10 Years Later

camper bike

Just DO it

Times flies by, there’s no escaping it. I read a post this morning by Brian on the Everywhere Once Blog called “7 Lessons From a Year On the Road”. Lesson number one made my hair stand on end.

1)      How easy it is to not follow your dreams. Inertia is an incredibly powerful force. It’s far easier to follow a routine, even a hated one, than it is to do something risky, unfamiliar, and meaningfully different.

Yikes! Self-examination gives me indigestion. It occurs to me that I’ve turned go with the flow into an art form and an EXCUSE. When I talk to Mr. Husband about something I want to do or a dream, his standard answer is “we can’t afford that now, or well someday…maybe….” So I let it ride. I stuff it back in my head and think of it no more, cause I’m a right now kind of gal.  Maybe that’s why I have so many headaches. Too many unrealized wishes stuffed in there. My head is going to explode. He says he wants to travel and we will, at some point. Well, it’s been 10 years now and I’m still waiting. ***taps foot, with hand on hip***

camper limo

Now we’re talking

Perhaps I have not made myself clear, to myself or him. When I say travel, I don’t mean some huge herculean effort and a whirlwind exhausting effort to cram eleventy seven activities into a week at an outrageously expensive resort that takes 2 weeks to recuperate from and a year and a half to pay for. I mean hit the road and live on the road at a leisurely pace. This might include mundane things like drinking beer at a laundry mat while waiting for your clothes to dry. Or spending a whole day reading a book in the shade with not a thing on the agenda but relaxing. You can’t do that on a “vacation.”

I want to spend a good part of a summer somewhere in the great northern half of the United States or Canada. Mr. Husband still does not have a passport, just for the record. (10 years later) Why spend an entire summer in Texas where it gets so hot that it melts the cornea off your eyeballs on brief trip from the front door and the mailbox? There is absolutely not one damn thing we need to do that requires us to be here all summer. Everything single thing that Mr. Husband does for his business can be done elsewhere. He could run his entire show from a coffee shop in Shri Lanka if he so chooses.

camper car

hmmm….Maybe not.

But, nOOOooooaOOo, we must remain…in…this…house…because that is what respectable conservative people do…in his reality. Sometimes I feel like a hostage. We have plenty of money right this minute. But almost every last penny of it is committed to the purchase and upkeep of things we don’t need, have no place to store, and services we don’t use.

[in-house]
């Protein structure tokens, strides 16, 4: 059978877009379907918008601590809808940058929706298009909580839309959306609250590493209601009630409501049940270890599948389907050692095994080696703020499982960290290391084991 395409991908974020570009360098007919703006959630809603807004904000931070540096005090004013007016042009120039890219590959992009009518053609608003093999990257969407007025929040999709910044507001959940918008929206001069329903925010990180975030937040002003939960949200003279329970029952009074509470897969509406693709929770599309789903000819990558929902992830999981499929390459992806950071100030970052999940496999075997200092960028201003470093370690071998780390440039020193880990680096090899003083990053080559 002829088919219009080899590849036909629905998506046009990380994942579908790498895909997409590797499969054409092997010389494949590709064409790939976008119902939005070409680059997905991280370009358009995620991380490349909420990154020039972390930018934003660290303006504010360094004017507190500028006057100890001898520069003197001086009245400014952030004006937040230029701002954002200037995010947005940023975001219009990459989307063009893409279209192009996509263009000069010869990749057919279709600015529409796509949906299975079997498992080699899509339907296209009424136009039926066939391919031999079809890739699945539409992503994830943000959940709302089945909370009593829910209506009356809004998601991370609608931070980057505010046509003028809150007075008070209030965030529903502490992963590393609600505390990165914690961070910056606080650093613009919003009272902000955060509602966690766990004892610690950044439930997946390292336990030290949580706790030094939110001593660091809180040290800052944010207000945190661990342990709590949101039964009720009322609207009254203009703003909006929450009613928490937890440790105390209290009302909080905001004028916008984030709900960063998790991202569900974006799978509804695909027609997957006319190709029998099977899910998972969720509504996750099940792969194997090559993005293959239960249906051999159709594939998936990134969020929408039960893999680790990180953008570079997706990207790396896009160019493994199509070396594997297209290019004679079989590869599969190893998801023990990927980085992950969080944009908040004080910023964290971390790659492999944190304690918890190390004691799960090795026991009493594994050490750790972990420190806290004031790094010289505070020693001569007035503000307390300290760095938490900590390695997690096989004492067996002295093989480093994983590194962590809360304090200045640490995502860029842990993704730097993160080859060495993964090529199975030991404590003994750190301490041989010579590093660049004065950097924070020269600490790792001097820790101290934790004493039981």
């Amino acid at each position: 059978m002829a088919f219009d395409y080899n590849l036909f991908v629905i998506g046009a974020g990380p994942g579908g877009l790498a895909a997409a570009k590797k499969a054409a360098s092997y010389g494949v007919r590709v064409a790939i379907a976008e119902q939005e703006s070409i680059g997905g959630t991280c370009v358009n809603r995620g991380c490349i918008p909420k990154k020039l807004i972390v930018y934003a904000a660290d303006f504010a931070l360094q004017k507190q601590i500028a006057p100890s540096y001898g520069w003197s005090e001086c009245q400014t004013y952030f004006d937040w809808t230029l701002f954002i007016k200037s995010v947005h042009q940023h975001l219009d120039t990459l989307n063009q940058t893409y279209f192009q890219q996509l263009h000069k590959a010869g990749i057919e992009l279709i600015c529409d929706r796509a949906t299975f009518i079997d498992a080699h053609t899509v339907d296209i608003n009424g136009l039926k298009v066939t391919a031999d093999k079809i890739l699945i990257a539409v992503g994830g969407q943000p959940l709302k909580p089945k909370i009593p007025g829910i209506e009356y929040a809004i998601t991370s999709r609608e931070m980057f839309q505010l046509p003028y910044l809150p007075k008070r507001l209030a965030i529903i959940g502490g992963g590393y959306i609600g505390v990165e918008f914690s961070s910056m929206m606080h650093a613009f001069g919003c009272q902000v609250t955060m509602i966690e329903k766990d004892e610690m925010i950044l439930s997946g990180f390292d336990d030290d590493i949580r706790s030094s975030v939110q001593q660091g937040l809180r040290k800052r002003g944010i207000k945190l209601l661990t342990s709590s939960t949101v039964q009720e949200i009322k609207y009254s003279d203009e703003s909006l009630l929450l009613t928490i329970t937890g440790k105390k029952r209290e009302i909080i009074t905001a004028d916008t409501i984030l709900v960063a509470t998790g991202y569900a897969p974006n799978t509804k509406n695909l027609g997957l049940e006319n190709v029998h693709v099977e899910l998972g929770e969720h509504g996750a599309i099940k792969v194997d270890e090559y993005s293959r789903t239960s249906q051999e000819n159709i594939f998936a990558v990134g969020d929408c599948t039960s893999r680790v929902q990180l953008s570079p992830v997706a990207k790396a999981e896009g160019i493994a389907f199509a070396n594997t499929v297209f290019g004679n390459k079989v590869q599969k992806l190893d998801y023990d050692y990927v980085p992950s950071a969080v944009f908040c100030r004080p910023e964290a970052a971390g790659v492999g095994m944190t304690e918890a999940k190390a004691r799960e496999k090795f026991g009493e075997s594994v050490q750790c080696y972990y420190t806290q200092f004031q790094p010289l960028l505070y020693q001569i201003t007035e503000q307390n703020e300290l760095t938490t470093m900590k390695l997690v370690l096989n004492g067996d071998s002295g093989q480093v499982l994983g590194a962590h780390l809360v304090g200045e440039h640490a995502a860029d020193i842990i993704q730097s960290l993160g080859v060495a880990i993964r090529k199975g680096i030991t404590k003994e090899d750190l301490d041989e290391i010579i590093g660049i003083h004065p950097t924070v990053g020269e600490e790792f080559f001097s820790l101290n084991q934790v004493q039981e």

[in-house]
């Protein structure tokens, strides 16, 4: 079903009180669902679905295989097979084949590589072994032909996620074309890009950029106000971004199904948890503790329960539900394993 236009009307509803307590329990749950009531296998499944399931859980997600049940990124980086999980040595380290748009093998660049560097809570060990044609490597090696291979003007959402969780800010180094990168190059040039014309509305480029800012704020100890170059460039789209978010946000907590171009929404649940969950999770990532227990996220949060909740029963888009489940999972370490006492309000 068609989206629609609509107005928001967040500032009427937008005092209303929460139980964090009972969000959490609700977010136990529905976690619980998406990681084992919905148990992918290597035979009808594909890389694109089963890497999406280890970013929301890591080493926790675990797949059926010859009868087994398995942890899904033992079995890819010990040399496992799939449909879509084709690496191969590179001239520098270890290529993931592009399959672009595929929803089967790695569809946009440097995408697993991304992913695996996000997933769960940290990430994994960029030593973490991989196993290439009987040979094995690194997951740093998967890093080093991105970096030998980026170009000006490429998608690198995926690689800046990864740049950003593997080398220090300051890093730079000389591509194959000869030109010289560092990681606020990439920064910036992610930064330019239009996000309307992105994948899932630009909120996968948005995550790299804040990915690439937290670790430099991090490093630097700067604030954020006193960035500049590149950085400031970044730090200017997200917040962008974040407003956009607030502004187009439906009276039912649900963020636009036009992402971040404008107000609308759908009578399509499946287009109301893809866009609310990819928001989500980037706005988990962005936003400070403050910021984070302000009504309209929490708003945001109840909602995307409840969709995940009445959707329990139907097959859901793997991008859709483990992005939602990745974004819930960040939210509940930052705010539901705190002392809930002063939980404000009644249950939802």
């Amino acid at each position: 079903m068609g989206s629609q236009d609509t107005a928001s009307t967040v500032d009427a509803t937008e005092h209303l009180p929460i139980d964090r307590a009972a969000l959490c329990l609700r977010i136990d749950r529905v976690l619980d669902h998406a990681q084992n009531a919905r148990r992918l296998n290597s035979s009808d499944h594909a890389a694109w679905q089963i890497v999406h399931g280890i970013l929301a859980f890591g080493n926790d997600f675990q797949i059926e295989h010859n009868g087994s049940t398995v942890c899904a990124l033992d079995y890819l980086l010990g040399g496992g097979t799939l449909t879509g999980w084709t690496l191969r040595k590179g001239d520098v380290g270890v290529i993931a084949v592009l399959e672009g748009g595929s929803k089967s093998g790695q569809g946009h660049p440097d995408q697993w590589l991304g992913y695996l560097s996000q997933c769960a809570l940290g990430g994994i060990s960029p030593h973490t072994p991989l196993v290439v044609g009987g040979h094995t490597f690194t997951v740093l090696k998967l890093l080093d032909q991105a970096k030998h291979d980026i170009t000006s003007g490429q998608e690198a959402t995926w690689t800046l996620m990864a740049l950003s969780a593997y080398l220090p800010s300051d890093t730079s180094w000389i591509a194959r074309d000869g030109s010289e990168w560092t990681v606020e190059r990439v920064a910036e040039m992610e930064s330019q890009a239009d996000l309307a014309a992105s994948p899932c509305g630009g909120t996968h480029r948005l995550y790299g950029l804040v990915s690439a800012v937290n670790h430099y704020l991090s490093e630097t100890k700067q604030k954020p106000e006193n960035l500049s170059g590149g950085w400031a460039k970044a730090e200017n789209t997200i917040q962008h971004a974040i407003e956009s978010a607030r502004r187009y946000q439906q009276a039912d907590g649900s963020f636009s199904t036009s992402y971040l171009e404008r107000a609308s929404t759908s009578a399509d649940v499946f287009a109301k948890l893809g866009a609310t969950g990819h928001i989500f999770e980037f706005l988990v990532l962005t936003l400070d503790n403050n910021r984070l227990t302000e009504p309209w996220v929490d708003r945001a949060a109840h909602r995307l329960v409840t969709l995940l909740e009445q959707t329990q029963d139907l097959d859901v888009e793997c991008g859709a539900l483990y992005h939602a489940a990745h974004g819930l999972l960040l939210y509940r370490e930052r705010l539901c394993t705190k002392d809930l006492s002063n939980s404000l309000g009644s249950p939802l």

We have the most expensive Direct TV package that it is possible to have. All the sports add ons. Every movie channel. Do we need that? Hell no. Do we even use it? Again, NO. Any movie worth watching we already saw at the movie theatre and probably have on Blu-ray. The sports channel? Ahem, that’s touchy territory for Mr. Sports fan. But let me tell what really goes on in this house. Hubman turns on the game on the big screen. Then he goes in his office – shuts the door – and listens to the game on the radio while playing on the computer.

Getting rid of the TV package alone would make a payment on an RV. I know, I checked! Then there is the 80 zillion dollar utility bill for the air-con. Granted that is important if you stay in the house for 3 months. What I can’t seem to get through to Mr. Hub is that if you keep the air-con turned down to zizz, it just seems that much hotter when you go outside. 73 degrees inside and 95 degrees outside, that’s a 22 degree change in temperature and it’s a shock to your system. Couple that with his habit of waiting until the last possible millisecond to take a shower so he’s already hot and sweaty before we walk out the door. It’s no wonder we don’t want to go anywhere. He’s hot and nasty and I am hot and have to listen to him complain on top of being hot. Bleh!

Last Christmas and for my birthday he asked “what do you want for your present?” My answer: “an RV.”  He laughs and I get another item of jewelry or a coach purse. I’m not complaining, ok maybe I am, but I’d much rather put that money in savings account to save for what I really want. I WANT AN RV – I WANT IT NOW, or as soon as is humanly possible. No I don’t want a hot tub in the back yard. I want a parking space for my RV. OK, I’ll park it on the hot tub deck if I have to. Hopefully it won’t come to that. I don’t want or need more stuff. I don’t have any place to put it as it stands now.